14 Oct 2016, by WouterAalberts
starts on 1 Nov 2016,
ends on 25 Nov 2016
The National Arts Club
15 Gramercy Park South, New York, NY, United States
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The Accesible Art Fair is organised by MvVO ART, an innovative art venture launched in 2015 to create opportunities for emerging artists, collectors and corporate sponsors to discover each other and develop powerful partnerships. The inspiration for MvVO ART's premier project is one of Europe's most interesting events: The Brussels' Accessible Art Fair, which provides a platform for artists not yet represented by galleries to be vetted by a art experts and show their work directly to distinquished collectors and an art-buying public. Accessible Art Fair's concept is simple: make artists accessible to the public and make the public accessible to the artists. It offers artists a beautiful space to exhibit and sell their work to an art buying public.
At its debut in November 2016, MvVO ART will bring the Accessible Art Fair from its home in Brussels to the heart of the New York Art scene: The National Arts Club at Gramercy Park in Manhattan.
Jeroen Gordijn grew up with an interest in archeology, history and architecture and collected medieval and archeological objects, to fill his curiosity cabinets. Gordijn chose objects on their representation of life, symbols of their function. After finishing elementary school he entered the ‘Graphical High School’ in Utrecht to pursue an education as graphic designer. There he quickly learned that their very theoretical approach was too restricting for his artistic development. He left and tried to self-educate through a more hands-on learning trajectory and started restoring old historic vehicles and weapons while still collecting his objects.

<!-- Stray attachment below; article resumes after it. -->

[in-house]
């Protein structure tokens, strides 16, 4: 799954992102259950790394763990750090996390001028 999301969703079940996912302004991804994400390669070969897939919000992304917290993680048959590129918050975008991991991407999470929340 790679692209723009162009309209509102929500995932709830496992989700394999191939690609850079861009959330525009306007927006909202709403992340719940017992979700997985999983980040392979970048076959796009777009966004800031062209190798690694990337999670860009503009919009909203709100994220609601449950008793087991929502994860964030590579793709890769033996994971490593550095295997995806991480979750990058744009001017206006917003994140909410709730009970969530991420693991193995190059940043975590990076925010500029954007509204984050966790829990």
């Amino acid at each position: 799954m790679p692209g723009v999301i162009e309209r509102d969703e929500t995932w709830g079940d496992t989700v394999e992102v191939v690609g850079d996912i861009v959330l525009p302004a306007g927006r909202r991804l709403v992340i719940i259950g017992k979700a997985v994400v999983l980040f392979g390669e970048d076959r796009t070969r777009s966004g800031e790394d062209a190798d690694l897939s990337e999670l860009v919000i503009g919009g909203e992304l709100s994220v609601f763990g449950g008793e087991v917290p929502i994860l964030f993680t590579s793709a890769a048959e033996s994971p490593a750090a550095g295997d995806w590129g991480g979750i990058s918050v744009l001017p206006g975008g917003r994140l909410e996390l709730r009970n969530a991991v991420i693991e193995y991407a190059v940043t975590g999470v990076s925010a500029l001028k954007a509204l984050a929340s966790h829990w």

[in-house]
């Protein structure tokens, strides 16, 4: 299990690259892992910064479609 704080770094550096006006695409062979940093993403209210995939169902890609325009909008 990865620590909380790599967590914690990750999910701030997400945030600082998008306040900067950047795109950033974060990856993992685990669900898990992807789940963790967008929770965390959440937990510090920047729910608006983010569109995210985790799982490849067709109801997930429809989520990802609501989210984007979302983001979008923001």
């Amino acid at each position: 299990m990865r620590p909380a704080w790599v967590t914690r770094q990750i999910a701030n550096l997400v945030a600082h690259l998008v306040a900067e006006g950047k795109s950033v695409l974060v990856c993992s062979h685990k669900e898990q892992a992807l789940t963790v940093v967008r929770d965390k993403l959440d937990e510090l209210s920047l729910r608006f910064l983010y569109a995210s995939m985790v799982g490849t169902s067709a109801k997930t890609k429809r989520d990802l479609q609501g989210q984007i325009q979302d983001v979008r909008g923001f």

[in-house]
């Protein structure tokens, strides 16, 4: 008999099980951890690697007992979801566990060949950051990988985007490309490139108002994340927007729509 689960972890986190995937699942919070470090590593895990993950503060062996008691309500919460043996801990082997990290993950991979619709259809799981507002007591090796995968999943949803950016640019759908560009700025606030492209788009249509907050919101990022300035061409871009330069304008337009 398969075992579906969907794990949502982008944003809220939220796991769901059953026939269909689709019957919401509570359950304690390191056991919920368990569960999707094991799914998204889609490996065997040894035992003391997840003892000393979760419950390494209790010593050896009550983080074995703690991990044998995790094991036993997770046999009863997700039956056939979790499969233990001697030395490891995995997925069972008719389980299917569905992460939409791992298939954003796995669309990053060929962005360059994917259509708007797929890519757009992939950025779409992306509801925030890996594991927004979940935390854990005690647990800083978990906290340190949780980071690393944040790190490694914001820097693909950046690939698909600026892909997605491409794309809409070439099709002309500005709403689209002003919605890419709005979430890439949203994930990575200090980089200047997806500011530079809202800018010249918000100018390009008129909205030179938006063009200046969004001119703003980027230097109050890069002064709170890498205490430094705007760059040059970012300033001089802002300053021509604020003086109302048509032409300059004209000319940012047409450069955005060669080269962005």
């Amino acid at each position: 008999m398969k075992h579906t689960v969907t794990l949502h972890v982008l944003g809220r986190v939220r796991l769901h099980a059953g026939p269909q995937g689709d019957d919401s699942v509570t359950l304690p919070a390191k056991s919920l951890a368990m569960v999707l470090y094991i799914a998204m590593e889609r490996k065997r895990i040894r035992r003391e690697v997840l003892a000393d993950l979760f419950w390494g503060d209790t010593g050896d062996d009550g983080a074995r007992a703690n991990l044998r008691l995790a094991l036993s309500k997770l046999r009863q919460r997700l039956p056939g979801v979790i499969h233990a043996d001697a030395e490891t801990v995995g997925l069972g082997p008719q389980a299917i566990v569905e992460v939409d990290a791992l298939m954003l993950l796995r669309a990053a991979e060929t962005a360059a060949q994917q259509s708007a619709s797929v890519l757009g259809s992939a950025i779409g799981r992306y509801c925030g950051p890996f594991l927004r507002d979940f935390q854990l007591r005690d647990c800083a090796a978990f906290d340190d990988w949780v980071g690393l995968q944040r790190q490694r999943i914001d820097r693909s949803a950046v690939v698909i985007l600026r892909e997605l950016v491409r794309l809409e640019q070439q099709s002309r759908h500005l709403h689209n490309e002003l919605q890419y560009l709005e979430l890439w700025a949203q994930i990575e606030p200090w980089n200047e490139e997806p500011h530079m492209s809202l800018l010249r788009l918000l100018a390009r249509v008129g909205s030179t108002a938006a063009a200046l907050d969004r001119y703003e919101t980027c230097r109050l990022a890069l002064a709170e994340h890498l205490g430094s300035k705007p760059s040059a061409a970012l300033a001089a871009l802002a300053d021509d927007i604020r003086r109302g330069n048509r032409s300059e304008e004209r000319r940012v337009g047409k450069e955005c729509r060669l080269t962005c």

In 1999 Gordijn changed course again and applied for job opening as a glassblower for neon signs, where he started as an apprentice to in bending neon glass , a craft which is based on glassblowing techniques going back to ancient times, combined with latter day chemistry. Since then he practices his craft as a highly specialized restorer for renowned neon artists, amongst whom Navid Nuur.
During his further development as an artist, he also worked as a goldsmith, practicing the art of small scale subtlety. Nowadays he can call himself a ‘Master’ practicing my art as through a symbiosis of high tech chemistry with the classic glassblowing techniques: an artist in his own right; a ‘Neoniste.’ His work may be looked upon as an “illumination” of his world, as his mark on the objects from his environment.
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